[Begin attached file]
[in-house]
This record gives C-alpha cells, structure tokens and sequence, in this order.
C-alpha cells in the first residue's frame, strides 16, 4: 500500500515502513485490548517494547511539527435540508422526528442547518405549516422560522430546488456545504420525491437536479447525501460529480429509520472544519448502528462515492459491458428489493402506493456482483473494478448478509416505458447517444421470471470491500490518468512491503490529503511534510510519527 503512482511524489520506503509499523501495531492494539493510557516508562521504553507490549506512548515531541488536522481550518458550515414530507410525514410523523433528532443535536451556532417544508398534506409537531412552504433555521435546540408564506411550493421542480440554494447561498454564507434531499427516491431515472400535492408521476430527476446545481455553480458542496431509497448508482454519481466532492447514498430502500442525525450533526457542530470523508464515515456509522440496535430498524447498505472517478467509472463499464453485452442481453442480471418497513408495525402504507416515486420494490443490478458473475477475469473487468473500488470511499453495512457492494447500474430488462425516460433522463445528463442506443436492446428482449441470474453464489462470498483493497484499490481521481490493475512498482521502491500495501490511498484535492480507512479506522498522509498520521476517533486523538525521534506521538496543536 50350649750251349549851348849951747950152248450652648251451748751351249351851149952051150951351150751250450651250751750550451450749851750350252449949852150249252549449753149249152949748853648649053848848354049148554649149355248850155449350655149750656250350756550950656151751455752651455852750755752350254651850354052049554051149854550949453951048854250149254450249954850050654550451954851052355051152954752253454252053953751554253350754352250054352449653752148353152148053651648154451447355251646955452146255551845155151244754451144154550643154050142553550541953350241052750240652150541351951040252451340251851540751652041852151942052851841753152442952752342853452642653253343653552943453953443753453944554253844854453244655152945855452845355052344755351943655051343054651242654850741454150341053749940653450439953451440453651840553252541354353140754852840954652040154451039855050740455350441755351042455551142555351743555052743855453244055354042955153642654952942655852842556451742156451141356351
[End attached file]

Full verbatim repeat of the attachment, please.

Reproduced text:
[in-house]
This record gives C-alpha cells, structure tokens and sequence, in this order.
C-alpha cells in the first residue's frame, strides 16, 4: 500500500515502513485490548517494547511539527435540508422526528442547518405549516422560522430546488456545504420525491437536479447525501460529480429509520472544519448502528462515492459491458428489493402506493456482483473494478448478509416505458447517444421470471470491500490518468512491503490529503511534510510519527 503512482511524489520506503509499523501495531492494539493510557516508562521504553507490549506512548515531541488536522481550518458550515414530507410525514410523523433528532443535536451556532417544508398534506409537531412552504433555521435546540408564506411550493421542480440554494447561498454564507434531499427516491431515472400535492408521476430527476446545481455553480458542496431509497448508482454519481466532492447514498430502500442525525450533526457542530470523508464515515456509522440496535430498524447498505472517478467509472463499464453485452442481453442480471418497513408495525402504507416515486420494490443490478458473475477475469473487468473500488470511499453495512457492494447500474430488462425516460433522463445528463442506443436492446428482449441470474453464489462470498483493497484499490481521481490493475512498482521502491500495501490511498484535492480507512479506522498522509498520521476517533486523538525521534506521538496543536 50350649750251349549851348849951747950152248450652648251451748751351249351851149952051150951351150751250450651250751750550451450749851750350252449949852150249252549449753149249152949748853648649053848848354049148554649149355248850155449350655149750656250350756550950656151751455752651455852750755752350254651850354052049554051149854550949453951048854250149254450249954850050654550451954851052355051152954752253454252053953751554253350754352250054352449653752148353152148053651648154451447355251646955452146255551845155151244754451144154550643154050142553550541953350241052750240652150541351951040252451340251851540751652041852151942052851841753152442952752342853452642653253343653552943453953443753453944554253844854453244655152945855452845355052344755351943655051343054651242654850741454150341053749940653450439953451440453651840553252541354353140754852840954652040154451039855050740455350441755351042455551142555351743555052743855453244055354042955153642654952942655852842556451742156451141356351